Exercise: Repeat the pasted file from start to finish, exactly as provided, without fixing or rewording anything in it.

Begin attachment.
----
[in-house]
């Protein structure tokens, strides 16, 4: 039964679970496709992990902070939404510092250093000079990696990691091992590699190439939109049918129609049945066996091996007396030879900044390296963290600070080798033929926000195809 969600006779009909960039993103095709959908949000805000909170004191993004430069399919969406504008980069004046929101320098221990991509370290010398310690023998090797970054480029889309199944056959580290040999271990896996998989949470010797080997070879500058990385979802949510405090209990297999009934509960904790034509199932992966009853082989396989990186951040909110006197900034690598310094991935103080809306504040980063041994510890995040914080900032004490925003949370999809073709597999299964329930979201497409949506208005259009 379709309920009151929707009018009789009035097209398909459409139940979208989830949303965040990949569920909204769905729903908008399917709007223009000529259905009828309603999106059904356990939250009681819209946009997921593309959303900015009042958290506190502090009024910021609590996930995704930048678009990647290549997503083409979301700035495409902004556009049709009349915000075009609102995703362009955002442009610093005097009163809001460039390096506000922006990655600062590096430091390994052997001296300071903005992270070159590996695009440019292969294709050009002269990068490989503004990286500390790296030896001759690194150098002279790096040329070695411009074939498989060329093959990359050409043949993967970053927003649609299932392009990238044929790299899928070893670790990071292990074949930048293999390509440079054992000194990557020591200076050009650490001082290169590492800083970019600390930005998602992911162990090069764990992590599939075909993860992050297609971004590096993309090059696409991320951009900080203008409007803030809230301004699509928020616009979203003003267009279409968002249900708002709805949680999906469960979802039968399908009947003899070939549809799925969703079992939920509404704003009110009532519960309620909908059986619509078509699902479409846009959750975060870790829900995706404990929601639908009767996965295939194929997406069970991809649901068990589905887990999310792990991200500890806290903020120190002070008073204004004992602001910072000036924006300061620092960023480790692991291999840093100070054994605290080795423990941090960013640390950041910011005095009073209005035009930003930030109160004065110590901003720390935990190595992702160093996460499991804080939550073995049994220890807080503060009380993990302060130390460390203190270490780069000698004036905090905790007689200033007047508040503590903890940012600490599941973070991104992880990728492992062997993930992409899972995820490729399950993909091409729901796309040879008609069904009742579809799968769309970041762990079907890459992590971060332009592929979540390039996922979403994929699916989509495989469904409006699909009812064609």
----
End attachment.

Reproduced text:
[in-house]
């Protein structure tokens, strides 16, 4: 039964679970496709992990902070939404510092250093000079990696990691091992590699190439939109049918129609049945066996091996007396030879900044390296963290600070080798033929926000195809 969600006779009909960039993103095709959908949000805000909170004191993004430069399919969406504008980069004046929101320098221990991509370290010398310690023998090797970054480029889309199944056959580290040999271990896996998989949470010797080997070879500058990385979802949510405090209990297999009934509960904790034509199932992966009853082989396989990186951040909110006197900034690598310094991935103080809306504040980063041994510890995040914080900032004490925003949370999809073709597999299964329930979201497409949506208005259009 379709309920009151929707009018009789009035097209398909459409139940979208989830949303965040990949569920909204769905729903908008399917709007223009000529259905009828309603999106059904356990939250009681819209946009997921593309959303900015009042958290506190502090009024910021609590996930995704930048678009990647290549997503083409979301700035495409902004556009049709009349915000075009609102995703362009955002442009610093005097009163809001460039390096506000922006990655600062590096430091390994052997001296300071903005992270070159590996695009440019292969294709050009002269990068490989503004990286500390790296030896001759690194150098002279790096040329070695411009074939498989060329093959990359050409043949993967970053927003649609299932392009990238044929790299899928070893670790990071292990074949930048293999390509440079054992000194990557020591200076050009650490001082290169590492800083970019600390930005998602992911162990090069764990992590599939075909993860992050297609971004590096993309090059696409991320951009900080203008409007803030809230301004699509928020616009979203003003267009279409968002249900708002709805949680999906469960979802039968399908009947003899070939549809799925969703079992939920509404704003009110009532519960309620909908059986619509078509699902479409846009959750975060870790829900995706404990929601639908009767996965295939194929997406069970991809649901068990589905887990999310792990991200500890806290903020120190002070008073204004004992602001910072000036924006300061620092960023480790692991291999840093100070054994605290080795423990941090960013640390950041910011005095009073209005035009930003930030109160004065110590901003720390935990190595992702160093996460499991804080939550073995049994220890807080503060009380993990302060130390460390203190270490780069000698004036905090905790007689200033007047508040503590903890940012600490599941973070991104992880990728492992062997993930992409899972995820490729399950993909091409729901796309040879008609069904009742579809799968769309970041762990079907890459992590971060332009592929979540390039996922979403994929699916989509495989469904409006699909009812064609």